We all love statistics—that's why driving test pass rates are so popular amongst learner drivers. Theory Test Pro allows us to take this love to a new level with their Activity Feed and Test Breakdown features.
The Activity Feed tracks how long you've practiced for and the percentage of questions you answered correctly in that time frame. If you click on a particular session, you'll be able to see your activity broken down by topics for multiple choice and hazard perception.
The Test Breakdown tab breaks down your progress. You'll be able to see how many questions you've attempted in each category and how many you've answered correctly. You can also see which hazard perception clips you've attempted and your latest marks.
When you complete a practice quiz or mock, your results will contribute towards your Activity Feed. This means you'll be able to track how well you're doing in specific topics and what your average mark is.
Finally, the Histogram tab gives you a full breakdown of how many hours you've practiced in the last 7 or 30 days. This is a pretty handy feature, giving you the ability to keep track of how much time you're dedicating to your revision. If you set yourself a target of revising for 1 hour a day, this chart enables you to stick to it. You can also look at your average score percentage—giving you a rough idea of how much you've progressed.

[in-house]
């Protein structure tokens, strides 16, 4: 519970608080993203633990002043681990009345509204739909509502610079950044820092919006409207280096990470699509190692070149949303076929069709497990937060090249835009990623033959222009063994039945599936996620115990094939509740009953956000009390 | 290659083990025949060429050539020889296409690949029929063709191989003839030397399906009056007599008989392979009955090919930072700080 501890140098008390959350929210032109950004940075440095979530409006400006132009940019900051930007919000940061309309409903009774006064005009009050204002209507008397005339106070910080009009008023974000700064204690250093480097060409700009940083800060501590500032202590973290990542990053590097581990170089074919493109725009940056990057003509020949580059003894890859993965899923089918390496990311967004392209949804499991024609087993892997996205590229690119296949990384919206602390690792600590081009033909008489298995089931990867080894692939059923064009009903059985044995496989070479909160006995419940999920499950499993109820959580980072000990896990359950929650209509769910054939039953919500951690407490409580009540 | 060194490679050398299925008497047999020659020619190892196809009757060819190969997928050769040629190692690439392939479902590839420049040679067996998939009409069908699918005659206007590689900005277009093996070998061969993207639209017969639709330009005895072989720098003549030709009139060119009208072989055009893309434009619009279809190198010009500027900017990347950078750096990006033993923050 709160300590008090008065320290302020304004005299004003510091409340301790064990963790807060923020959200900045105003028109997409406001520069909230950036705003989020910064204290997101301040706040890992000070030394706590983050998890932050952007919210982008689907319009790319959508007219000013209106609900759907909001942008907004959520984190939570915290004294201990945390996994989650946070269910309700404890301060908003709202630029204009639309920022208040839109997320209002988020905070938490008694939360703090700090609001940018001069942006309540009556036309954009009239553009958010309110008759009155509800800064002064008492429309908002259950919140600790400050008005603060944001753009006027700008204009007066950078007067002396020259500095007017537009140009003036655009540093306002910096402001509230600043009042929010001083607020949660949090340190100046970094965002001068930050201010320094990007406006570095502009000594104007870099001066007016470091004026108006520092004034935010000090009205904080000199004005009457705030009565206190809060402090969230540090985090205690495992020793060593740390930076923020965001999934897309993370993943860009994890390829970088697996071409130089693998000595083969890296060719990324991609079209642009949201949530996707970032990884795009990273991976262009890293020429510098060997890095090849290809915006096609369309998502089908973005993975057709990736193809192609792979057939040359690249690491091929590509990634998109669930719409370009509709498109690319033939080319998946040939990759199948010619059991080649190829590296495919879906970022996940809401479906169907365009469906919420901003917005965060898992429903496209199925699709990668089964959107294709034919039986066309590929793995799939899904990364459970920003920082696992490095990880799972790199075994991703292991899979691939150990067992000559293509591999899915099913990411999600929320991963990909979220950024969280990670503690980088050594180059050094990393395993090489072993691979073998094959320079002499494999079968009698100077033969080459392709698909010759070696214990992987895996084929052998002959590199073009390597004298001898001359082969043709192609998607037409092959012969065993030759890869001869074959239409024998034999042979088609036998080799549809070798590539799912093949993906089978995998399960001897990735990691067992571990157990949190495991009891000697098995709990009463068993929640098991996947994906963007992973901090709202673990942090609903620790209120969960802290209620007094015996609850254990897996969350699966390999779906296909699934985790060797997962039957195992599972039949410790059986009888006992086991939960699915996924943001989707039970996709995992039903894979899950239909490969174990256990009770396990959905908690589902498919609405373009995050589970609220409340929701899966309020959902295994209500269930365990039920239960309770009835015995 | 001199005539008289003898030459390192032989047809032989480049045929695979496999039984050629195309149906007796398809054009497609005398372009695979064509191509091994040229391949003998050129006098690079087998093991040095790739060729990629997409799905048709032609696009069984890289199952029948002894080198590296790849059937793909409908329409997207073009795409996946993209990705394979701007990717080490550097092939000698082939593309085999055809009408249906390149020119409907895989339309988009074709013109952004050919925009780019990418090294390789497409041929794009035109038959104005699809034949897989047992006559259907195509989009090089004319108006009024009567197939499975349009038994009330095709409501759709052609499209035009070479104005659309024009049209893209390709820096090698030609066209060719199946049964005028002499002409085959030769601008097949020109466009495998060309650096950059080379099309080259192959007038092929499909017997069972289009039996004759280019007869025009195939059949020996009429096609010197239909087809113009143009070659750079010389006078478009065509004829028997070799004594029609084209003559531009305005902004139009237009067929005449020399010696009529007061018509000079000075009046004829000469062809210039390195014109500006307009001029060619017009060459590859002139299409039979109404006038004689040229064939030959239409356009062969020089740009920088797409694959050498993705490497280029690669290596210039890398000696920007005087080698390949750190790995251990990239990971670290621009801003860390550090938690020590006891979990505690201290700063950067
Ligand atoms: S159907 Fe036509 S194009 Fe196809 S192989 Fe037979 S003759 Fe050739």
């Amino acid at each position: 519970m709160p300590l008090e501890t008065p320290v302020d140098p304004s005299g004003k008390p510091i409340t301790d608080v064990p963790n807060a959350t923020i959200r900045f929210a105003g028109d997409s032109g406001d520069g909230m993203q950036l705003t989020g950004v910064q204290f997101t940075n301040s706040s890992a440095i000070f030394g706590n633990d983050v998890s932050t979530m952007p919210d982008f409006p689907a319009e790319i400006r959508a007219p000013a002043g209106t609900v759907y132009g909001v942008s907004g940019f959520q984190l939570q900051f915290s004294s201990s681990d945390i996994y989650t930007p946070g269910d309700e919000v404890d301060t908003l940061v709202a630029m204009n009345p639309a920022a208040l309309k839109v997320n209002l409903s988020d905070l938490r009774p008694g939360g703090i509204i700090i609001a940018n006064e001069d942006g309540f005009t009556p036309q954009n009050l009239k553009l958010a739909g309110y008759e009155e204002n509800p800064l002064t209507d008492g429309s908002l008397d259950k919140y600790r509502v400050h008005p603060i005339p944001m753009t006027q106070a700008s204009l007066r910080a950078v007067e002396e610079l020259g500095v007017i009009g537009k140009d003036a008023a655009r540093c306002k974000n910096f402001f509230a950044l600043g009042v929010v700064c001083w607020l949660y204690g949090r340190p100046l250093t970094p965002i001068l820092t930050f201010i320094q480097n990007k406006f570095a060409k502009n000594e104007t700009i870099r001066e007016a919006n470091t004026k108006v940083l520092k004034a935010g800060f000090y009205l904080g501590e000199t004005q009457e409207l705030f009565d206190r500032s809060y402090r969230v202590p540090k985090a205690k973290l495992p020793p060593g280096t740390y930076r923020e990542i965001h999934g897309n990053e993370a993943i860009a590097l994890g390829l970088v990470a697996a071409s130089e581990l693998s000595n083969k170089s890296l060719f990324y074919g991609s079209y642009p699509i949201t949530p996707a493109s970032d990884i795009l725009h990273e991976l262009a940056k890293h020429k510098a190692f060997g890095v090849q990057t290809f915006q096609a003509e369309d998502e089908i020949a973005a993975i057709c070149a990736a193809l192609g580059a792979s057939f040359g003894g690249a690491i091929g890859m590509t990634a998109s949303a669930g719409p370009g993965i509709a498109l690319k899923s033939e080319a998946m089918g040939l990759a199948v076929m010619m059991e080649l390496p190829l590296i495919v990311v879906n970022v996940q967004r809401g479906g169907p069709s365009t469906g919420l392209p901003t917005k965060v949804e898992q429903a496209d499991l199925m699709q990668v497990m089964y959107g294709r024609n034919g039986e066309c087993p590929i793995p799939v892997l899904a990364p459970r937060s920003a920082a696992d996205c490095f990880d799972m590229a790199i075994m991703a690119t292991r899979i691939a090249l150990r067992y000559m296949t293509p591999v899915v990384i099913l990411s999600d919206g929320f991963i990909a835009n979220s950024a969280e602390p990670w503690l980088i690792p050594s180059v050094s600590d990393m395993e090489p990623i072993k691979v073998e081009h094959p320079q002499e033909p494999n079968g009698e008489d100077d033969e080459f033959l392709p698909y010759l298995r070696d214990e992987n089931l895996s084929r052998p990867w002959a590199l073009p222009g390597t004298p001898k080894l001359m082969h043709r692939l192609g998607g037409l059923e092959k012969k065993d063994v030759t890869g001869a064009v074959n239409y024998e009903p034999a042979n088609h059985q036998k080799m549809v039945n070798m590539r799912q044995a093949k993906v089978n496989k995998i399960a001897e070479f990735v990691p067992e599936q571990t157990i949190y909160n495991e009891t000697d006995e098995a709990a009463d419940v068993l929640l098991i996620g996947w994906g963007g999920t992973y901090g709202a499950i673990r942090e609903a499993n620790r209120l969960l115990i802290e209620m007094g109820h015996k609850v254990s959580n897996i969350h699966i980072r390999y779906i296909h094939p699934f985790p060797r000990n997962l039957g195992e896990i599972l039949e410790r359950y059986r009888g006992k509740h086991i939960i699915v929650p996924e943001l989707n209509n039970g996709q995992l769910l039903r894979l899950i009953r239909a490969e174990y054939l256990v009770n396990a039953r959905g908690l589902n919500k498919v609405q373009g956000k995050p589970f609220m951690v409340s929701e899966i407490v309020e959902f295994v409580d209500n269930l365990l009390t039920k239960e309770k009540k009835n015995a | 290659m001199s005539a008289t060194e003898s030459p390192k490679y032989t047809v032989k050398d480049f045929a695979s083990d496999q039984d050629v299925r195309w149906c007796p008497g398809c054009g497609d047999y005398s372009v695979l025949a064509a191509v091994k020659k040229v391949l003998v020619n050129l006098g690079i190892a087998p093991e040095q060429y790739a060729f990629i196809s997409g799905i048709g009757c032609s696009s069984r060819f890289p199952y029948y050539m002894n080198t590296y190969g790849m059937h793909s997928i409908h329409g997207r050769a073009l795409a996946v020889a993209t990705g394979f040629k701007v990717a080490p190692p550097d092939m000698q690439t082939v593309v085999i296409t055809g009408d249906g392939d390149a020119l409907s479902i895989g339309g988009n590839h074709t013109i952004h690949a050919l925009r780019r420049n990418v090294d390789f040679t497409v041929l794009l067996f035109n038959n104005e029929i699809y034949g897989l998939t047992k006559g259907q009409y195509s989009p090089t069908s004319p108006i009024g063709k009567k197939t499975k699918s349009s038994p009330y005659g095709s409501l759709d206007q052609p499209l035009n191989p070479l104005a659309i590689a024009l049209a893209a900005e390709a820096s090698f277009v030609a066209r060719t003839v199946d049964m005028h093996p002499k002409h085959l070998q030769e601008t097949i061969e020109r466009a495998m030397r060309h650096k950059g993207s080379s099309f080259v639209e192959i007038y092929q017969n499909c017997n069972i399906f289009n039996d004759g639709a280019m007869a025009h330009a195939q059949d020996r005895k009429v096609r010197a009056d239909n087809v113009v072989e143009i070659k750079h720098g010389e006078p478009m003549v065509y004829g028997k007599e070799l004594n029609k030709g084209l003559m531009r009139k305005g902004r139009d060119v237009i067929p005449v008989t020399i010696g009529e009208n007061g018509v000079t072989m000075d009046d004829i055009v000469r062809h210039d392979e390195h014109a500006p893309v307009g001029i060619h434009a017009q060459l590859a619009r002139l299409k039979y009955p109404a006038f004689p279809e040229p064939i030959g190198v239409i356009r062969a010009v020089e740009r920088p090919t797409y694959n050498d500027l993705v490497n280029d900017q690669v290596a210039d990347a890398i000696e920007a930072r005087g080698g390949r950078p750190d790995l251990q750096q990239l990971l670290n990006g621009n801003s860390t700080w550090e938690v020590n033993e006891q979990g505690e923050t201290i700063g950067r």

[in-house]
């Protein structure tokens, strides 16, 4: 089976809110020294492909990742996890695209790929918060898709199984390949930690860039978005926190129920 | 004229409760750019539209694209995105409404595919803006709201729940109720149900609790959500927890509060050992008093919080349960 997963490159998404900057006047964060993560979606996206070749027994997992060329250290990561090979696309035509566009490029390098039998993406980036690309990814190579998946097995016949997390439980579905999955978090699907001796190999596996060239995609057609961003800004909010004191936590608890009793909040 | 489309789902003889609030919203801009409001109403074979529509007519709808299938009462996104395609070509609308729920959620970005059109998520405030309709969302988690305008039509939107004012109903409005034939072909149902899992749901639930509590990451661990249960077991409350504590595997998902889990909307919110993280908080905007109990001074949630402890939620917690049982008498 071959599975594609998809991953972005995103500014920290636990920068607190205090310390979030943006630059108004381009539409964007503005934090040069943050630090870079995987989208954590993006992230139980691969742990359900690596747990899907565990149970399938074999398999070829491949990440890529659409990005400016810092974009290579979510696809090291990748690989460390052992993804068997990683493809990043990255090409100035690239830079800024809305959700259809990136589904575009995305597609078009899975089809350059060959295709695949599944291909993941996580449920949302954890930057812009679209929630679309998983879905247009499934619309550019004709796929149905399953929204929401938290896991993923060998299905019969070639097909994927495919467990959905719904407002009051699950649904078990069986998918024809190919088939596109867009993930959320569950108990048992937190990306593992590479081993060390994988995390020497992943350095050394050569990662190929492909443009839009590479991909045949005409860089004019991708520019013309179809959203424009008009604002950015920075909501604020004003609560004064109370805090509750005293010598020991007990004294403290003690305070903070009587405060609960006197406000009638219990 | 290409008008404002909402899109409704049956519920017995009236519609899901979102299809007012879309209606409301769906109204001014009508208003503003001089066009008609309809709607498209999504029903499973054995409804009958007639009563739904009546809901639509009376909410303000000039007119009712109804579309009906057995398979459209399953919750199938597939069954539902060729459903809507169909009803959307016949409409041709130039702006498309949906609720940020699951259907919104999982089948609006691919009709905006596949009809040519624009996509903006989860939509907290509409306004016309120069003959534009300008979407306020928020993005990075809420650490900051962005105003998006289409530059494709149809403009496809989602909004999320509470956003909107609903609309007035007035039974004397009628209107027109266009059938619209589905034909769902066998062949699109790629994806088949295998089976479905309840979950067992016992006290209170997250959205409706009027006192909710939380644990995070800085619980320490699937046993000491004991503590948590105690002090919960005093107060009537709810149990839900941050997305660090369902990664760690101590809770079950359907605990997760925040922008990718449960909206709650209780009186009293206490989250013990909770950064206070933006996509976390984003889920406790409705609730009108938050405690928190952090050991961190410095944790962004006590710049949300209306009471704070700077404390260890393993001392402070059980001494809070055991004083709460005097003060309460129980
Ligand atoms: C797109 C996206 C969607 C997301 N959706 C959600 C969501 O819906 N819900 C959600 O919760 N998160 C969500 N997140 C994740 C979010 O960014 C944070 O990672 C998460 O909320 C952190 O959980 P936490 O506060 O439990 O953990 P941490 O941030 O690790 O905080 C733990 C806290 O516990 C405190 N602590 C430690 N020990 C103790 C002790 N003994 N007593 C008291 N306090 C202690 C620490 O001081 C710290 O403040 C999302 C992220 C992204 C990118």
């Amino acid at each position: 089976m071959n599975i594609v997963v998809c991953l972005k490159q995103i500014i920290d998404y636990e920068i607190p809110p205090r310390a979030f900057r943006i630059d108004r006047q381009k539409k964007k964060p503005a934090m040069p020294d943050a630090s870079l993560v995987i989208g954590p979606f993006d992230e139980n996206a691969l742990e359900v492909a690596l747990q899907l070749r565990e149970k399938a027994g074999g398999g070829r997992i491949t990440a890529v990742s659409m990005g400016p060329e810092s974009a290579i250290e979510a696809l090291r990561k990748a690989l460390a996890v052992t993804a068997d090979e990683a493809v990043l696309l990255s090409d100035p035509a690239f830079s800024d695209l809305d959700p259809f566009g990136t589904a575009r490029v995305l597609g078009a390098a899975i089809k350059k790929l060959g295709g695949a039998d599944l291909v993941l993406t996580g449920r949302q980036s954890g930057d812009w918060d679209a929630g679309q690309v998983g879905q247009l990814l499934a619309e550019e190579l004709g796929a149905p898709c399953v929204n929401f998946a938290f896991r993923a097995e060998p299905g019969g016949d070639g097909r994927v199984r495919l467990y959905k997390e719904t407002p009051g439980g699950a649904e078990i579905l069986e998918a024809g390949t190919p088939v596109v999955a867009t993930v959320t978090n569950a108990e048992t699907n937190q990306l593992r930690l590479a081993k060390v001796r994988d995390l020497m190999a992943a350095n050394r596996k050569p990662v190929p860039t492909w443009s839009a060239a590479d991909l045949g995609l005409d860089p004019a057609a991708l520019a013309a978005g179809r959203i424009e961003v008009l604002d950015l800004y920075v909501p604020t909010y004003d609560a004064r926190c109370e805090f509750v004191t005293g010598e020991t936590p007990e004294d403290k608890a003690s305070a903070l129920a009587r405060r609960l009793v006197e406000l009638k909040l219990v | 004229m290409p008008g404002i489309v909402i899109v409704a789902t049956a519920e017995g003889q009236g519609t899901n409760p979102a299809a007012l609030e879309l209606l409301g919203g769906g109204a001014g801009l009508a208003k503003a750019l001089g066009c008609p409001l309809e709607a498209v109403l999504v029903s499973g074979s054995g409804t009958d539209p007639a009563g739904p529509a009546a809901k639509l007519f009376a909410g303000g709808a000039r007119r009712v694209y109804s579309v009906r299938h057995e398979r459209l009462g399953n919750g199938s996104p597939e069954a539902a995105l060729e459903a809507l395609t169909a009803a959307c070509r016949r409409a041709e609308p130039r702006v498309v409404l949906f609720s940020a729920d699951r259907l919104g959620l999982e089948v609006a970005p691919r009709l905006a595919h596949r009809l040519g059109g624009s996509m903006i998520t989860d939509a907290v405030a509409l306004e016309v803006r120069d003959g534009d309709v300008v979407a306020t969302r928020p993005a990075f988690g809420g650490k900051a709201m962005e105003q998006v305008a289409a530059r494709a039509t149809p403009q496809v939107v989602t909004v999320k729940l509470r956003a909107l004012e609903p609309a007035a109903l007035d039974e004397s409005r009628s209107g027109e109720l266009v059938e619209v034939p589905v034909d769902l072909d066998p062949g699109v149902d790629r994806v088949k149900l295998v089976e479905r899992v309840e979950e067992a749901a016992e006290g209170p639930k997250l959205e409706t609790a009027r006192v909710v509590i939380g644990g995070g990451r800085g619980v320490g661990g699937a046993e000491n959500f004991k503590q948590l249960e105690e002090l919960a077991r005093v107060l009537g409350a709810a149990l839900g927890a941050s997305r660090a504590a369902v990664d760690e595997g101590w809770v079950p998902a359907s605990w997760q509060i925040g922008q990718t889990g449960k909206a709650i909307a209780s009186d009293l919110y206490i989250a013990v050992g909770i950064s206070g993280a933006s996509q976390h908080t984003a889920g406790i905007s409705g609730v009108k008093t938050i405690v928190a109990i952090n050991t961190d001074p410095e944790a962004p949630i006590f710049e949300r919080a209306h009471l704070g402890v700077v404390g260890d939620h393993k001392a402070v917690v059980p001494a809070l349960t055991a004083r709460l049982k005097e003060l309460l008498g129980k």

As we've said, you can download the Theory Test Pro app on iOS or Android. This can be particularly useful for when you need to revise on the go. While the browser version has more capabilities—and offers more realism, considering you'll be taking your test on a computer—the app gives you far more flexibility when you go about your day.
When you open the app, you can choose to log in with your email or continue as a guest. The home screen then gives you the option to revise for the hazard perception test or the multiple choice. As with the browser version, you can choose to revise for the multiple choice section via topic—being able to track how many you answered correctly—and take mock tests. Plus, you can practice hazard perception clips!
One of the main disadvantages with the app, however, is that you can't view the dashboard statistics available in browser. Of course, if you use the app in conjunction with the browser—which we definitely recommend—this shouldn't be a problem.
If you prefer to revise the more traditional way, The official DVSA handbook or the AA theory test book are great revision resources; They both contain official DVSA questions with answers. Revise them thoroughly—they could show up on your test.
We definitely think that a lot of our students benefit from the more interactive ways of revising. Whilst some people don't mind reading through the Highway Code and looking through DVSA handbooks, others find it too tedious—often forgetting most of what they've learnt by the end. Theory Test Pro could be the perfect answer to this problem.
Learning to drive is an investment. So if you want to pass your theory test the first time around, then £7-20 is a worthy price—especially when you consider all that's at your fingertips should you choose to use the paid version of Theory Test Pro. Of all the the theory test revision resources out there, Theory Test Pro is certainly up there with the best.
Not sure? Try out the free version of Theory Test Pro for a couple of days. This will give you time to see what's on offer and decide whether you want to use the paid subscriptions.
Looking for more help with your theory test revision? Check out PassMeTheory — our online theory test revision session that will help you pass first time.